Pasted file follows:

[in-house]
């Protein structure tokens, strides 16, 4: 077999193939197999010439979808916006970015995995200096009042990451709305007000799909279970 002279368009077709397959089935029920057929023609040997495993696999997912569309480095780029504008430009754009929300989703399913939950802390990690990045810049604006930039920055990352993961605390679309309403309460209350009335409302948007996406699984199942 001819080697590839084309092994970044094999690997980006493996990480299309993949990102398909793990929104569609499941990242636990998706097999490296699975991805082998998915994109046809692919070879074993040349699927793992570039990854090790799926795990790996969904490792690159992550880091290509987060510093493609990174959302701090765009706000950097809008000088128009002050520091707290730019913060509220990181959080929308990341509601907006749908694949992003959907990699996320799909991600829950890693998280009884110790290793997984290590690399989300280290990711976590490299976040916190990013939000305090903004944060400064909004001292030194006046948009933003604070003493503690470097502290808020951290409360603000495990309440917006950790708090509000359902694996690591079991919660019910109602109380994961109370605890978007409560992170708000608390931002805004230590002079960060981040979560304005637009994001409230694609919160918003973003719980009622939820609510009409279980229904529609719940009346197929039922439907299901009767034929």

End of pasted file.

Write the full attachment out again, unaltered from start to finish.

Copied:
[in-house]
């Protein structure tokens, strides 16, 4: 077999193939197999010439979808916006970015995995200096009042990451709305007000799909279970 002279368009077709397959089935029920057929023609040997495993696999997912569309480095780029504008430009754009929300989703399913939950802390990690990045810049604006930039920055990352993961605390679309309403309460209350009335409302948007996406699984199942 001819080697590839084309092994970044094999690997980006493996990480299309993949990102398909793990929104569609499941990242636990998706097999490296699975991805082998998915994109046809692919070879074993040349699927793992570039990854090790799926795990790996969904490792690159992550880091290509987060510093493609990174959302701090765009706000950097809008000088128009002050520091707290730019913060509220990181959080929308990341509601907006749908694949992003959907990699996320799909991600829950890693998280009884110790290793997984290590690399989300280290990711976590490299976040916190990013939000305090903004944060400064909004001292030194006046948009933003604070003493503690470097502290808020951290409360603000495990309440917006950790708090509000359902694996690591079991919660019910109602109380994961109370605890978007409560992170708000608390931002805004230590002079960060981040979560304005637009994001409230694609919160918003973003719980009622939820609510009409279980229904529609719940009346197929039922439907299901009767034929």